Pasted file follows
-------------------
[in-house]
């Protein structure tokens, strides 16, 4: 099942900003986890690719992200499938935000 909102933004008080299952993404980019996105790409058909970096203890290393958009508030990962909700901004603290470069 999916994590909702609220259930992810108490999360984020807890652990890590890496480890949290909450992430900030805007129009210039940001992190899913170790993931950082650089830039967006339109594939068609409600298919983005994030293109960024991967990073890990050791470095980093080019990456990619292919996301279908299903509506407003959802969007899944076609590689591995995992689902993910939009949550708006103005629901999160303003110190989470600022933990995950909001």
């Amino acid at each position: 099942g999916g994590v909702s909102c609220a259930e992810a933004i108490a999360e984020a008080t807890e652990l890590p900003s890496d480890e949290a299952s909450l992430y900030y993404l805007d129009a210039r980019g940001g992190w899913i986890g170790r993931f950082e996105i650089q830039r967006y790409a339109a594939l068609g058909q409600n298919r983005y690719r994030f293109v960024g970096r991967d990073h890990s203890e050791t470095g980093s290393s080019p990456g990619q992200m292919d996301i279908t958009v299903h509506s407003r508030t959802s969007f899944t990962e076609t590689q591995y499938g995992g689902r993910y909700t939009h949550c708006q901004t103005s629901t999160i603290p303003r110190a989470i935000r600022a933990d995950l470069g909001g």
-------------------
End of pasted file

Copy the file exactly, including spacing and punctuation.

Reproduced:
[in-house]
């Protein structure tokens, strides 16, 4: 099942900003986890690719992200499938935000 909102933004008080299952993404980019996105790409058909970096203890290393958009508030990962909700901004603290470069 999916994590909702609220259930992810108490999360984020807890652990890590890496480890949290909450992430900030805007129009210039940001992190899913170790993931950082650089830039967006339109594939068609409600298919983005994030293109960024991967990073890990050791470095980093080019990456990619292919996301279908299903509506407003959802969007899944076609590689591995995992689902993910939009949550708006103005629901999160303003110190989470600022933990995950909001």
């Amino acid at each position: 099942g999916g994590v909702s909102c609220a259930e992810a933004i108490a999360e984020a008080t807890e652990l890590p900003s890496d480890e949290a299952s909450l992430y900030y993404l805007d129009a210039r980019g940001g992190w899913i986890g170790r993931f950082e996105i650089q830039r967006y790409a339109a594939l068609g058909q409600n298919r983005y690719r994030f293109v960024g970096r991967d990073h890990s203890e050791t470095g980093s290393s080019p990456g990619q992200m292919d996301i279908t958009v299903h509506s407003r508030t959802s969007f899944t990962e076609t590689q591995y499938g995992g689902r993910y909700t939009h949550c708006q901004t103005s629901t999160i603290p303003r110190a989470i935000r600022a933990d995950l470069g909001g």